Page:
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How to Cultivate Art Deco Style in Your Own Home

We’re pumped for the 2020s. It’s the perfect excuse to bring back the best parts of a century ago. Great Gatsby soirées, Prohibition-style speakeasies, and gangster fashion are back but with a contemporary new twist. For architecture lovers, Art Deco style is making a revival that has us excited to redecorate every room. Here’s what you need to know about this elegant style to give your home some roaring ‘20s flare.


Art Deco began in France in the early 1900s as a continuation of the development of the popular Art Nouveau style. This was a time when various forms of art were being combined to create a complete vision for an interior environment. Interior design as an art form separate from architecture was a new concept and art deco was one of the first styles to recognize this. During a world expo for design in Paris in 1925, this innovative, opulent movement truly took hold and quickly spread to the rest of the world.

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The 1920s was a very prosperous time, especially in the United States, and the glamour of Art Deco was a chance for newly minted millionaires to show off their wealth. Taking inspiration from the newly discovered King Tut’s tomb in Egypt and innovations in travel (including the automobile and airplane), Art Deco combined all of the trends of the time with swanky materials.

The “Roaring 20s” of a century ago are becoming the “Soaring 20s” of today, bringing back the geometric patterns, bold colors, metallic accents, and stylish furnishings but with a crisp, contemporary twist.

The Art Deco movement brought disparate features together to create a cohesive look. Glass, gold, and polished black marble were used in bold geometric forms and nearly every room in the home would feature a different animal print thanks to hunters bringing home their prizes from African expeditions. Egyptian motifs like the lotus, the pyramid, and the Eye of Horus were incorporated into designs right alongside futuristic interpretations of airships and stylized female figures. Greek patterns and motifs were also common during this time, including the Greek key pattern and depictions of gods and goddesses, most famously the Prometheus statue in Rockefeller Center.

While the ostentatiousness of the style went out of fashion with the Great Depression, its timeless architecture has helped art deco to endure. It has seen a resurgence in recent years, and now that the 2020s are here, people are looking to romanticize the past by reviving the look that defined a decade. The “Roaring 20s” of a century ago are becoming the “Soaring 20s” of today, bringing back the geometric patterns, bold colors, metallic accents, and stylish furnishings but with a crisp, contemporary twist.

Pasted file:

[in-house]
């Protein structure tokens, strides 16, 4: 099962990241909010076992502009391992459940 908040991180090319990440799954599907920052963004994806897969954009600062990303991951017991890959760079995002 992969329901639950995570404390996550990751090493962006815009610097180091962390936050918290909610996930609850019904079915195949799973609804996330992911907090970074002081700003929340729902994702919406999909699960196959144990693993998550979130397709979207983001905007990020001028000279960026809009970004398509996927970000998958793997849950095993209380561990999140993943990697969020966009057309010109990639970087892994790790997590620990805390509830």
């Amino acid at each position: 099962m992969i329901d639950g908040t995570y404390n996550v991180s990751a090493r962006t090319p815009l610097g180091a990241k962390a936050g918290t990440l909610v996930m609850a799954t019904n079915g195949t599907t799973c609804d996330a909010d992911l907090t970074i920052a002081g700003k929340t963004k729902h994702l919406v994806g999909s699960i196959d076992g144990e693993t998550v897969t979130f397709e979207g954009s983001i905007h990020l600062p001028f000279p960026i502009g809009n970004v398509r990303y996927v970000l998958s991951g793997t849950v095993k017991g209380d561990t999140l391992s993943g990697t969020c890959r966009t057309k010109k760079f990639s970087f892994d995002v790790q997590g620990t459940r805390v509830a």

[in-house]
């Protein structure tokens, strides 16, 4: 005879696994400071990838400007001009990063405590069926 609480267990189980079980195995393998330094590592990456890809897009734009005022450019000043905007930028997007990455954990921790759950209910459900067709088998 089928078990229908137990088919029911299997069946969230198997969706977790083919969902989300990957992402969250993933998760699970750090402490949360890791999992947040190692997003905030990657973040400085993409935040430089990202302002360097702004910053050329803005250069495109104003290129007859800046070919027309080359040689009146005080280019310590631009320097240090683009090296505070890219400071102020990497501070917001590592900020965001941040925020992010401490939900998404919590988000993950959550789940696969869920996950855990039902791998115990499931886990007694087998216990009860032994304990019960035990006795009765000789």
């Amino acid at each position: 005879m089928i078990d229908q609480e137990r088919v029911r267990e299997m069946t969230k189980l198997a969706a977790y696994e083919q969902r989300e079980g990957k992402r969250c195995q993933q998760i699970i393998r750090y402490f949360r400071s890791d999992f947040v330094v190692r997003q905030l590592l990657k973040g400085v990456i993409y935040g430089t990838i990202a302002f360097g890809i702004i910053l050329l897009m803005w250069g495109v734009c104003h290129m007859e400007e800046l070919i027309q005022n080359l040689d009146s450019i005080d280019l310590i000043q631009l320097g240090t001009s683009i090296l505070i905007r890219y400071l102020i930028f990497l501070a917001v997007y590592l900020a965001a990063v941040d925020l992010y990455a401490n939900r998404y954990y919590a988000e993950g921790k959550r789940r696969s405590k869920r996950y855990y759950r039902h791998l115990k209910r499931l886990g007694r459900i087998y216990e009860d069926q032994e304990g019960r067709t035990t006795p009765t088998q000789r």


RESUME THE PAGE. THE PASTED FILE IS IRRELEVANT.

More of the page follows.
Art Deco interiors are often seen as feminine with their gold finishes, animal prints and gently curving furnishings, but the architecture is strongly masculine. This was the go-to style for skyscrapers. The geometric lines of the style paired perfectly with the soaring towers, creating an optical illusion that made them appear even taller than they already were. Throughout the country, there are countless buildings that show off the style, but none are more iconic than New York City’s Chrysler Building and the Empire State Building. The stepped shape of both buildings was first incorporated during the 1920s. The fanned sunburst motif at the top of the Chrysler Building was a key pattern of the Art Deco period.

The exteriors of Art Deco buildings were far simpler than their extravagant interiors. The buildings were meant to show signs of strength, a reflection of the booming economy. Decorative details were added sparingly, while the main focus was to create an imposing, impressive building with strong vertical lines to draw the eye up.

While the Chrysler Building and the Empire State Building are examples of the classic Art Deco style, there was another look that diverged from the ornate finishes to create more futuristic structures. Streamline Moderne took hold in the early 1930s and it’s the style that defines the art deco buildings of Miami’s Ocean Drive. With constant innovations in travel occurring during this time, Streamline Moderne took inspiration from the look of the new cars, trains, and airplanes to create buildings that felt aerodynamic. These stucco-covered structures featured gently swooping curves accented by neon lights and focused on horizontal lines rather than the vertical lines of traditional Art Deco buildings.